March 1-3, 2012
C. Kenneth Waters
University of Minnesota
The University of Utah’s Philosophy Department is pleased to announce
the Ninth Annual Intermountain West Graduate Philosophy Conference to
be held March 1-3, 2012. We are accepting paper submissions in any
area of philosophy. Papers should be suitable for a twenty minute
presentation followed by ten minutes of Q&A.
Note: A limited number of spaces are available for exceptional
Deadline: January 6.
Please prepare your paper of no more than 3,500 words for blind review
and submit electronically, along with a cover letter including
• Author’s Name
• Paper Title
• Word count (3,500 word limit)
• Abstract (150 words)
• Institutional affiliation
• Academic Status
• Paper topic
• E-mail Address
Submit to: UUIWGPC@gmail.com
Applicants will be notified of decisions by the end of January. Each
student will present a paper and provide commentary for another
Date: Saturday, March 17, 2012
Keynote Speaker: Professor Valerie Tiberius – University of
Minnesota: “To Be or Not To Be (A Parent): How interdisciplinary
research on well-being can help us with the big questions.”
Location: Georgia State University, Atlanta, GA
Topics: Original, high quality submissions in any area of philosophy
are welcomed from undergraduate or graduate students.
Notes: Papers must be no longer than 3750 words and should be
presented in approximately 25 minutes. All papers should be prepared
for blind review: papers should be free of identifying information,
and accompanied by a brief abstract (not to exceed 250 words).
Notifications of acceptance will be emailed by February 21, 2012. Only
one submission per person will be considered.
Deadline for Submissions: January 20, 2012
Submissions: To submit a paper, please email Noel Martin at
firstname.lastname@example.org. All submissions will be acknowledged within
72 hours of receipt.
For further inquiries, contact Claire Murata Kooy at email@example.com.
For full details, see the conference website: http://www.gsu.edu/ethics
(select link to Philosophy Symposium).
Sponsored by Phi Sigma Tau – Zeta Chapter, the Center for Ethics –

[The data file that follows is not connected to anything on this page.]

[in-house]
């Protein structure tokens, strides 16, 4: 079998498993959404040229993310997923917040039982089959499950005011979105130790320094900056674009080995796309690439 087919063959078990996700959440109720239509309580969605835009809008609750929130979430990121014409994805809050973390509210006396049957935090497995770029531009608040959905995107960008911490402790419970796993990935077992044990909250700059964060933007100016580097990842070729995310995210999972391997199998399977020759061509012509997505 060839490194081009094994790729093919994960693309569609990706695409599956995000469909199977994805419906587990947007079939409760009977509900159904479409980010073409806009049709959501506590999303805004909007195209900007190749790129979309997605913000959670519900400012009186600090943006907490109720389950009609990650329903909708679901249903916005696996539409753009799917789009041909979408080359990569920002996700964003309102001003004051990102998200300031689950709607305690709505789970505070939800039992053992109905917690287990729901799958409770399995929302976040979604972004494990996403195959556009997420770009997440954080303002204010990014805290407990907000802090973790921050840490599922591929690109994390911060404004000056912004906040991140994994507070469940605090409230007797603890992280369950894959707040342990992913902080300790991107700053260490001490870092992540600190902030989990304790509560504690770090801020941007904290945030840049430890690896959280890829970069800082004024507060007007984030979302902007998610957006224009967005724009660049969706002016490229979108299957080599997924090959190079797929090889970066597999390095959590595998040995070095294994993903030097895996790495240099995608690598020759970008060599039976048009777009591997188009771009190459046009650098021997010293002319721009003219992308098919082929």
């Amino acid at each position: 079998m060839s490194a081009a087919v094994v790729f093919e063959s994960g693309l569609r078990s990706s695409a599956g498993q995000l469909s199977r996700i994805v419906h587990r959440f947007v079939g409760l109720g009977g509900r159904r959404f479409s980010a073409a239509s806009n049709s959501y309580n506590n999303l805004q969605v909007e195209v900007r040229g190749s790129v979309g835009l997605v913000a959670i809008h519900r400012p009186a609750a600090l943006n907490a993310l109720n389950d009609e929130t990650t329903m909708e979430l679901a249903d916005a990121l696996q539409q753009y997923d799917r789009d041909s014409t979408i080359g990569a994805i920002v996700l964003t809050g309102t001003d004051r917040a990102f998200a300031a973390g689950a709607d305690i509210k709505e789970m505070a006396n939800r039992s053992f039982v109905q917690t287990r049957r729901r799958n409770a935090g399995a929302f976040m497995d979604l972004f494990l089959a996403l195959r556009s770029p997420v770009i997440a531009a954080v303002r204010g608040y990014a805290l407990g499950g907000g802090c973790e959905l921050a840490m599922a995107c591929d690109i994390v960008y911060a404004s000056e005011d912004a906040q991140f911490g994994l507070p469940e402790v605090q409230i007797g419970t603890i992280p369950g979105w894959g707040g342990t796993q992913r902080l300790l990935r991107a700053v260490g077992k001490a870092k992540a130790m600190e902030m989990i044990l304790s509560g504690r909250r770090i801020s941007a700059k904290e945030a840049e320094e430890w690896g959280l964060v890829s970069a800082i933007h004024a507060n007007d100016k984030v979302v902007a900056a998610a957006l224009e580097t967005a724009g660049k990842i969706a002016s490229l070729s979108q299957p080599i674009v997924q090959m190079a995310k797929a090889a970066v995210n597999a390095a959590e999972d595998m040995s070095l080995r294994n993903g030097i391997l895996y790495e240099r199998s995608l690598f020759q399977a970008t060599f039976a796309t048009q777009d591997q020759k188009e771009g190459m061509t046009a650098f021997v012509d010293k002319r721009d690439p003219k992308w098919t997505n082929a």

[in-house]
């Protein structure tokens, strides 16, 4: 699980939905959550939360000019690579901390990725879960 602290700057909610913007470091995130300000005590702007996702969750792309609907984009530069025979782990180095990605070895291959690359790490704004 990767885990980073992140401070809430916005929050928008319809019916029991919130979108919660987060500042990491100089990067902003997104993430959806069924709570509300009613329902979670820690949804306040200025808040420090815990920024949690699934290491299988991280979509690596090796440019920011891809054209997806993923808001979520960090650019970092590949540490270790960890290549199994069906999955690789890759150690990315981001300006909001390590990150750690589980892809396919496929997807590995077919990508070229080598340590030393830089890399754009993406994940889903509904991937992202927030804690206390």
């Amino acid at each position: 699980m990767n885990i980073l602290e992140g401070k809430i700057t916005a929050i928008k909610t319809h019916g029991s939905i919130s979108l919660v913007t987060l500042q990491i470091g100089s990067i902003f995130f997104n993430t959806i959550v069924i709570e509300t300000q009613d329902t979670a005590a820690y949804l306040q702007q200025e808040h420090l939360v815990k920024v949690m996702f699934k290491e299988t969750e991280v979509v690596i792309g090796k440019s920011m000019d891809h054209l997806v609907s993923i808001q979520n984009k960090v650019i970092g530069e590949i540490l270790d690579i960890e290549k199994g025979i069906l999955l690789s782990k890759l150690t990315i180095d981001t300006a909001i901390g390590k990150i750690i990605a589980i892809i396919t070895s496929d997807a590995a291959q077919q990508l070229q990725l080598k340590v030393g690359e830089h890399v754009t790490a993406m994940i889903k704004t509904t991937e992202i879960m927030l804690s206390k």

Student Forum, and the Jean Beer Blumenfeld Center for Ethics.
“What Morrissey’s Lament Teaches Us About
The Philosophy of Memory”
A guest lecture by Tony Bezsylko
Monday, November 7th at 3:00pm in Wyatt 208
Tony Bezsylko is a Ph.D. candidate in Philosophy at the University of California, Berkeley
CALL FOR PAPERS
16TH ANNUAL PACIFIC UNIVERSITY
UNDERGRADUATE PHILOSOPHY CONFERENCE
April 20-21, 2012
Forest Grove, Oregon
Keynote talk by James Sterba (University of Notre Dame)
Also: Special live taping of the radio show, “Philosophy Talk” (hosted by
John Perry and Ken Taylor)
Submission deadline is FEBRUARY 1, 2012. Final decisions will be made by
February 28, 2012.
Volunteers for session chairs are also welcome. Selected papers from the
conference will be published in Volume 3 (2012) of the journal Res Cogitans
The 16th annual Pacific University Undergraduate Philosophy Conference will
be held April 20-21, 2012 on the campus of Pacific University, in Forest
Grove, Oregon. The purpose of this conference is to provide a forum for the
presentation of philosophical work of undergraduates to their peers. Papers
are required to be of philosophical content, but there are no specific
restrictions on subject matter within the arena of philosophical discussion
itself. Papers should be approximately 3000 words (10-12 pages).
Electronic submissions, including paper and abstract (Word documents),
should be sent to: firstname.lastname@example.org
for more info: http://www.pacificu.edu/as/philosophy/conference/